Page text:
The read head 28 of FIGS. 3 and 4 includes a thin film read sensor 42 disposed in adjacent G1 and G2 gap areas 44 and 46. The G1 and G2 gap areas 44 and 46 are in turn sandwiched between a first (S1) magnetic shield layer 48 and second (S2) magnetic shield layer 50 that in some designs may also be used to provide the pole piece 36. The S1 shield layer 48 is conventionally formed over the slider 20, which is only partially shown in FIGS. 3 and 4 for clarity. During a read operation, magnetized domains on the concentric tracks of the rotating disk 10 inject flux into the read sensor 42. This influences the read sensor 42, causing a corresponding signal to be produced by the read sensor's sensing circuit (not shown).
Turning now to FIGS. 5A-5E, a method is shown for producing features of the write head 26, such as the pole piece 38, so that its pole tip 38 a has reduced track width feature size at the ABS 29. Each of FIGS. 5A-5E is a sectional view taken along what will become the ABS 29 of the transducer 22, such that the pole piece track width feature size can be illustrated.
In FIG. 5A, a plating seed layer 60 comprising a nickel-iron (NiFe) alloy, a nickel-iron-cobalt (NiFeCo) alloy, an iron-aluminum alloy (FeAl) or any other suitable seed layer metal, is applied over an underlying structure (not shown) to a thickness of about 0.1 μm. After formation of the seed layer 60, which serves as a substrate for the subsequent layers, a base layer 62 is applied over the seed layer to a thickness of about 3-5 μm. The base layer 62 can be made from any suitable polymer, including Novalac resin, available under the product designation RMPN-60 from Sumitomo Chemical Co., Inc. A hardmask layer 64, made from tantalum oxide or the like, is applied over the base layer 62 to a thickness of about 0.1 μm. A photoresist imaging layer 66 comprising a conventional photoactive polymer material is spun onto the hardmask 64 to a thickness of about 0.5 μm.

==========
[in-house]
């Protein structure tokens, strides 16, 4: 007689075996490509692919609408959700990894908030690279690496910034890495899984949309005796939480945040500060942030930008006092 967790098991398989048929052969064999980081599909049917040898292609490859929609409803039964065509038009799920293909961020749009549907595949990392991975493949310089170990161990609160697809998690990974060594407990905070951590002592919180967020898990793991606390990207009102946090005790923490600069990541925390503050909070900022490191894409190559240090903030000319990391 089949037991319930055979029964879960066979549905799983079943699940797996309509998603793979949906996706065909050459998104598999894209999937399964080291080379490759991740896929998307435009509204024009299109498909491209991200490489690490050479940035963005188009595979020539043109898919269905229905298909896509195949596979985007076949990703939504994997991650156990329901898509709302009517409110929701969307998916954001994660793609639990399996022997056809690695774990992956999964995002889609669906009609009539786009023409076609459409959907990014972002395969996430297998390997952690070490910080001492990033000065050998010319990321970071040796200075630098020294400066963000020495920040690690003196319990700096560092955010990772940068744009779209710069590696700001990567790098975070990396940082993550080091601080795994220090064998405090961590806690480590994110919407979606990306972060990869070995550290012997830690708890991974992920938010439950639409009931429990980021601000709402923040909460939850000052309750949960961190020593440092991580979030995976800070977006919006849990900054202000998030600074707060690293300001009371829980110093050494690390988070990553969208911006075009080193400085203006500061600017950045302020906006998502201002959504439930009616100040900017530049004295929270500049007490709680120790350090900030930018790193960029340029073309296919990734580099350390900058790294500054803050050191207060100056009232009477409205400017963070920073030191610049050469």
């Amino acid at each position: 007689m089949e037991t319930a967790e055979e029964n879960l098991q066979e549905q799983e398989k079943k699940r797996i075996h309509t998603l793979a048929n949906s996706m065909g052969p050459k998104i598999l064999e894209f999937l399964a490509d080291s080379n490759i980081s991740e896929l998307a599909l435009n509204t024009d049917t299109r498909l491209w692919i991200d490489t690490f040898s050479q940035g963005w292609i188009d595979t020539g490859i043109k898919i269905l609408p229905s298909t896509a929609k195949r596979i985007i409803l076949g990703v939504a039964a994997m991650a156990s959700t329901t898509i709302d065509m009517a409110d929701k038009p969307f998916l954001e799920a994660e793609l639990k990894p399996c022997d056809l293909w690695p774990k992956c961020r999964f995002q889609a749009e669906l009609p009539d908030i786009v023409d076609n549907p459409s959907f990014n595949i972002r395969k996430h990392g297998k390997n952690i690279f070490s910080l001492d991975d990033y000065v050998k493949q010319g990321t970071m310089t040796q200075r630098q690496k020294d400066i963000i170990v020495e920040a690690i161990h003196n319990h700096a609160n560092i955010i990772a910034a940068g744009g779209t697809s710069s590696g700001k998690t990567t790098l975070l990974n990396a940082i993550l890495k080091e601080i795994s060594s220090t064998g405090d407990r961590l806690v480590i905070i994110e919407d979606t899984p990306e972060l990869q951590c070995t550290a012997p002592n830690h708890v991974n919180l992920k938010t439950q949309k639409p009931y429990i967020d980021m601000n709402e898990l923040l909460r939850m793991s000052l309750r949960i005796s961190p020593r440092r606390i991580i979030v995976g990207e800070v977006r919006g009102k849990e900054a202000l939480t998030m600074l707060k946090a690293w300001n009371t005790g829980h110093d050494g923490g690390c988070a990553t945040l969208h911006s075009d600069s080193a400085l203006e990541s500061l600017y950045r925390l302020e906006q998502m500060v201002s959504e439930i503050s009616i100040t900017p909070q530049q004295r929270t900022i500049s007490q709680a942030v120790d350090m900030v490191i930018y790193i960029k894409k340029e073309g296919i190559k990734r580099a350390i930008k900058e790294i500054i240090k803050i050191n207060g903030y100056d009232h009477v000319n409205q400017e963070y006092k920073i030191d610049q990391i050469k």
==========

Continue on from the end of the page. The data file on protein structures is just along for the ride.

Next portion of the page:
In FIG. 5B, a trench 68 is defined in the photoresist layer 66 to initiate the formation of a stencil for the feature of interest. The trench 68 is defined using the usual photoresist masking techniques, with the photoresist material being either a negative resist, or more conventionally, a positive resist. Using a wet etching process to remove the exposed photoresist material, the trench 68 will extend to the hardmask 64, and will be defined by a trench bottom 70 and substantially vertical side walls 71 that extend from the trench bottom to the top of the photoresist layer 66.
As shown in FIGS. 5C-1 and 5C-2, following formation of the resist-imaged trench 68 of FIG. 5B, a spacer layer 72 is deposited to cover at least the trench side walls 71. Preferred deposition techniques include isotropic deposition using a process such as PVD (Physical Vapor Deposition), CVD (Chemical Vapor Deposition) including PECVD (Plasma Enhanced CVD), or IBD (Ion Beam Deposition). FIG. 5C-1 illustrates an isotropically deposited spacer layer 72 that covers not only the trench vertical side walls 71, but also the trench bottom 70.
Note that the deposition process should preferably be one that can be implemented at relatively low temperature, e.g., less than about 100° Celsius, so that there is no softening of the photoresist layer 66. This requirement may be relaxed if a photoresist material is used which is compatible with higher temperatures. However, the temperature must not be so high as to cause degradation of the material layers of the read sensor 42.